Tuesday 16 August 2011


No, not the title of a forthcoming blockbuster movie sequel but a little investigative work following on from this posting in which we looked at Middlewich's old Town Bridge which was replaced by the present one in 1931. The tinted postcard looked to some of us as if the River Croco had almost been airbrushed out of existence and there was some suspicious-looking greenery near the Croco bridge portal which looked a bit artificial..The general concensus of opinion was that the Croco Bridge didn't really look much like a real bridge, but more like a mere culvert designed to accomodate a drainage ditch. Which, of course, is really what the Croco became when the canal was built and the river channelled to run alongside it. I thought that the best thing we could do was to take a look at the bridge as it exists today, and this is what it looked like on the morning of 16th August 2011.
The first thing to notice is that, as Allan Earl reported 

*' ...The existing brick arch, over the River Croco, was strengthened by a reinforced concrete saddle' - Middlewich 1900-1950 by Allan Earl (Cheshire Country Publishing 1994)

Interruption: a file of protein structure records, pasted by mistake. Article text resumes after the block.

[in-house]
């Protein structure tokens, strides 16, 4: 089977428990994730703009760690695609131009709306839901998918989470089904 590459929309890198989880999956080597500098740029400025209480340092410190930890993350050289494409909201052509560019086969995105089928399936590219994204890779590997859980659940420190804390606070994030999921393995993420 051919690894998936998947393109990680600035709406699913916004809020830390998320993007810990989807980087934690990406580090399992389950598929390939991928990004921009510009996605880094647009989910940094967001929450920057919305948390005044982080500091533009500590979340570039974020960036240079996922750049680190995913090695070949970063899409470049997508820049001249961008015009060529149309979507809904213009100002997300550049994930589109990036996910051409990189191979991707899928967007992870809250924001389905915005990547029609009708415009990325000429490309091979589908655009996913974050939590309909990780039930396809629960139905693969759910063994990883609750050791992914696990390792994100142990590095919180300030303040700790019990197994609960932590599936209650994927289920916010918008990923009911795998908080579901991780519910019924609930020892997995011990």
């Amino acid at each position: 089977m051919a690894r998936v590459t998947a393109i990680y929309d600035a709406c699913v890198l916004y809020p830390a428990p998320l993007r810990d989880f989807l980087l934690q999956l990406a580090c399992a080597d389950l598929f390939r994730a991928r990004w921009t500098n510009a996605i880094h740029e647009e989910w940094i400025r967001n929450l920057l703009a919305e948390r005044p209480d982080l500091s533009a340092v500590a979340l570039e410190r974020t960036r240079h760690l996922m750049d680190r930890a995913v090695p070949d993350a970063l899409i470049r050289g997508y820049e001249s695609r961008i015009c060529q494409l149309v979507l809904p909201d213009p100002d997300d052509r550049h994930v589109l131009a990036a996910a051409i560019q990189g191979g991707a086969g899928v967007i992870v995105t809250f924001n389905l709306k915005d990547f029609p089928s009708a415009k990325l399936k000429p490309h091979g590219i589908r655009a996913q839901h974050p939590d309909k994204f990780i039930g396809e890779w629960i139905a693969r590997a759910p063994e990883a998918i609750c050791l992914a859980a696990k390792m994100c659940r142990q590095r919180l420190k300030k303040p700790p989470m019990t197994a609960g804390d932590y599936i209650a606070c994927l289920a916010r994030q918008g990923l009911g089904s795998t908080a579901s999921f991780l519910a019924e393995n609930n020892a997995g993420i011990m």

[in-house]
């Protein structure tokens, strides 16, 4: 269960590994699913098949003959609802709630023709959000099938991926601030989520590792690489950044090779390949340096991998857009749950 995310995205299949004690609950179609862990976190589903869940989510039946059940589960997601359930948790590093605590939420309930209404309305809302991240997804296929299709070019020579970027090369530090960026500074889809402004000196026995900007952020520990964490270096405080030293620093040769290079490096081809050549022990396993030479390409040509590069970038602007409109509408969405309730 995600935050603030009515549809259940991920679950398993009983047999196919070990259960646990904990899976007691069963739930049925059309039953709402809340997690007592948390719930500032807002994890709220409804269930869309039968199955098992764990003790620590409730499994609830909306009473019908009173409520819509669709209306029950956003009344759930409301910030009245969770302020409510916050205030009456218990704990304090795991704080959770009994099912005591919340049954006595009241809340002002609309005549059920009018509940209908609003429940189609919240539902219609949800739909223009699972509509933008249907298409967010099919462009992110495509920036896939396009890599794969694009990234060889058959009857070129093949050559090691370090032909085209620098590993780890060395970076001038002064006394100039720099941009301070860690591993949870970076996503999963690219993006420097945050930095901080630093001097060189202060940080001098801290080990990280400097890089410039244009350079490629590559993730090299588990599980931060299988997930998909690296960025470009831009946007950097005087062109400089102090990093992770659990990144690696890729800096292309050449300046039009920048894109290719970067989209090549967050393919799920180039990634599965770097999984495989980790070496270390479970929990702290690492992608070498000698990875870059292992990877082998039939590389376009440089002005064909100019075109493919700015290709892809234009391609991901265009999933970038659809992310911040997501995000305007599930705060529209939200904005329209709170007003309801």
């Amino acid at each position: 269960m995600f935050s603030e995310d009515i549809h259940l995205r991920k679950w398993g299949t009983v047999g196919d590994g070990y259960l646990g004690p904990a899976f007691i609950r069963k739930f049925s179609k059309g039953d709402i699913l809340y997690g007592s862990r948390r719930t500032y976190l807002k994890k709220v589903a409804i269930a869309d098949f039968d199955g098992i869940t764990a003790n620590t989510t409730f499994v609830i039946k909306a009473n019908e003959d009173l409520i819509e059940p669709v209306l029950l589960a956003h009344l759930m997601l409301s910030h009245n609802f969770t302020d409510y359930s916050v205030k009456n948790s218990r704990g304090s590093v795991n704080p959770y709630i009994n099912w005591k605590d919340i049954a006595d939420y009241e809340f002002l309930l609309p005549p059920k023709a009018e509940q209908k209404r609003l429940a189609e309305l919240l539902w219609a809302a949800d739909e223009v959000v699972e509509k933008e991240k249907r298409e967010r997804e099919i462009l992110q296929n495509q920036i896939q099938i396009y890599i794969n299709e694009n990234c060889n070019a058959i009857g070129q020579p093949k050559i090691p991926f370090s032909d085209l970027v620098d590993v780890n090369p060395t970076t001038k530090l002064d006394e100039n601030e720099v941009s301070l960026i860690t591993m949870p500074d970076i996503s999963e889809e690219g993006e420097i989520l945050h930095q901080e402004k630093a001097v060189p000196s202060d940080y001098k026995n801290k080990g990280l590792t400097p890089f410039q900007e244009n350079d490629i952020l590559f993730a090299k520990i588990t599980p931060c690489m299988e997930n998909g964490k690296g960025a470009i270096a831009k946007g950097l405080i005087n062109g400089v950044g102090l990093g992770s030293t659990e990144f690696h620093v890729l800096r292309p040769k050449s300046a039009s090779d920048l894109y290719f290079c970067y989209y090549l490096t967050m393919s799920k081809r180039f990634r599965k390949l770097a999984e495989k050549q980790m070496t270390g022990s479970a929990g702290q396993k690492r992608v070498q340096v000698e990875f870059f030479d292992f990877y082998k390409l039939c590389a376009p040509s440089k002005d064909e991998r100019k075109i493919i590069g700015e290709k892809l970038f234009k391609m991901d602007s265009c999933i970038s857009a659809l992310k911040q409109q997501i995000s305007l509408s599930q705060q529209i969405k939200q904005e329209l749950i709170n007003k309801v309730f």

and here we can see that concrete saddle at the top of the picture and running slightly at an angle to what must be the remains of the old bridge. This concrete section looks to have just been unceremoniously dumped on top of the bridge and to be held in place by its own weight.
The current parapet above this is a fairly recent addition of nondescript white-ish brick, not really in keeping with the rest of the Town Bridge structure.
It's also obvious from this photo that the River Croco really is more of a drainage ditch than anything else. The other side of this river bridge emerges a distance away from the Town Bridge in Mill Lane, close to Town Bridge Motors, and the bridge parapet is, if anything, even more nondescript than that on what we might call the 'Town Wharf' side. It's of ordinary red brick. Basically, it must be said that this isn't really a 'bridge' at all, but rather a tunnel under the road. I forgot to check (but will the next time I'm in the area) if the signs saying 'River Croco' are still in place (They're not - see update below -ed). It is still, after all, despite its lowly status, a river. The third picture attempts to show the relationship between the main Town Bridge and the Croco Bridge incorporated into it. I'm afraid that this photo isn't particularly good, but you can, I hope just about make out the Croco in the foreground and the Town Bridge dazzling white in the early morning sun. On the extreme right is that rather inappropriate 'white-ish brick' above the Croco bridge portal.

UPDATE: I was in the area for an MRLC meeting on August  30th and have to report that, sadly, the blue and white RIVER CROCO signs which adorned this most humble of all river bridges have now disappeared -ed.

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